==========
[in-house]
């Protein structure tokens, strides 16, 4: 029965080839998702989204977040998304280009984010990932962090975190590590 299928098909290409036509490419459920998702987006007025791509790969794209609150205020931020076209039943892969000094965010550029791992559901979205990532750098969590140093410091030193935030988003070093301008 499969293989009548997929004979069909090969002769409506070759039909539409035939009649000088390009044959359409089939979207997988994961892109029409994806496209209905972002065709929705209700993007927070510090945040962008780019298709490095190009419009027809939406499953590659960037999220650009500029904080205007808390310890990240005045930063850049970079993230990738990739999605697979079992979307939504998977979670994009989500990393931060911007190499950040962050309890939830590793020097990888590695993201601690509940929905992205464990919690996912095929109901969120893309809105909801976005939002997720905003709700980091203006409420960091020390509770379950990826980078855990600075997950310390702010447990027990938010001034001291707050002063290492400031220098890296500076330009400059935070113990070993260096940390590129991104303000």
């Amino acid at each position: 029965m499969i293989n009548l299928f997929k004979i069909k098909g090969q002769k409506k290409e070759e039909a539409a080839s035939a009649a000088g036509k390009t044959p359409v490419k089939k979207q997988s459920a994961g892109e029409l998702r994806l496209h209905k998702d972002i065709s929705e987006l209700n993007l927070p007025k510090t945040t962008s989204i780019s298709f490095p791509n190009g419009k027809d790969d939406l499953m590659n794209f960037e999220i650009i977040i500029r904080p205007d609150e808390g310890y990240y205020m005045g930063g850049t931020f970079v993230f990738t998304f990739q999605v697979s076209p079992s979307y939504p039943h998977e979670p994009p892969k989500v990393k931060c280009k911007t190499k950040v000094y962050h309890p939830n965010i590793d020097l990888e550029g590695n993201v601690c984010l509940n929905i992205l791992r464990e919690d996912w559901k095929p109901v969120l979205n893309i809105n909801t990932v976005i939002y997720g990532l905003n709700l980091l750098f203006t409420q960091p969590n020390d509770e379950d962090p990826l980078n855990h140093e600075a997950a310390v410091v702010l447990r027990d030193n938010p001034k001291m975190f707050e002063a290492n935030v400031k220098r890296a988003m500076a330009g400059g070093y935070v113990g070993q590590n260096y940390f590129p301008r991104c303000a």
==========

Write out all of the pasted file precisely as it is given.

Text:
[in-house]
């Protein structure tokens, strides 16, 4: 029965080839998702989204977040998304280009984010990932962090975190590590 299928098909290409036509490419459920998702987006007025791509790969794209609150205020931020076209039943892969000094965010550029791992559901979205990532750098969590140093410091030193935030988003070093301008 499969293989009548997929004979069909090969002769409506070759039909539409035939009649000088390009044959359409089939979207997988994961892109029409994806496209209905972002065709929705209700993007927070510090945040962008780019298709490095190009419009027809939406499953590659960037999220650009500029904080205007808390310890990240005045930063850049970079993230990738990739999605697979079992979307939504998977979670994009989500990393931060911007190499950040962050309890939830590793020097990888590695993201601690509940929905992205464990919690996912095929109901969120893309809105909801976005939002997720905003709700980091203006409420960091020390509770379950990826980078855990600075997950310390702010447990027990938010001034001291707050002063290492400031220098890296500076330009400059935070113990070993260096940390590129991104303000």
């Amino acid at each position: 029965m499969i293989n009548l299928f997929k004979i069909k098909g090969q002769k409506k290409e070759e039909a539409a080839s035939a009649a000088g036509k390009t044959p359409v490419k089939k979207q997988s459920a994961g892109e029409l998702r994806l496209h209905k998702d972002i065709s929705e987006l209700n993007l927070p007025k510090t945040t962008s989204i780019s298709f490095p791509n190009g419009k027809d790969d939406l499953m590659n794209f960037e999220i650009i977040i500029r904080p205007d609150e808390g310890y990240y205020m005045g930063g850049t931020f970079v993230f990738t998304f990739q999605v697979s076209p079992s979307y939504p039943h998977e979670p994009p892969k989500v990393k931060c280009k911007t190499k950040v000094y962050h309890p939830n965010i590793d020097l990888e550029g590695n993201v601690c984010l509940n929905i992205l791992r464990e919690d996912w559901k095929p109901v969120l979205n893309i809105n909801t990932v976005i939002y997720g990532l905003n709700l980091l750098f203006t409420q960091p969590n020390d509770e379950d962090p990826l980078n855990h140093e600075a997950a310390v410091v702010l447990r027990d030193n938010p001034k001291m975190f707050e002063a290492n935030v400031k220098r890296a988003m500076a330009g400059g070093y935070v113990g070993q590590n260096y940390f590129p301008r991104c303000a």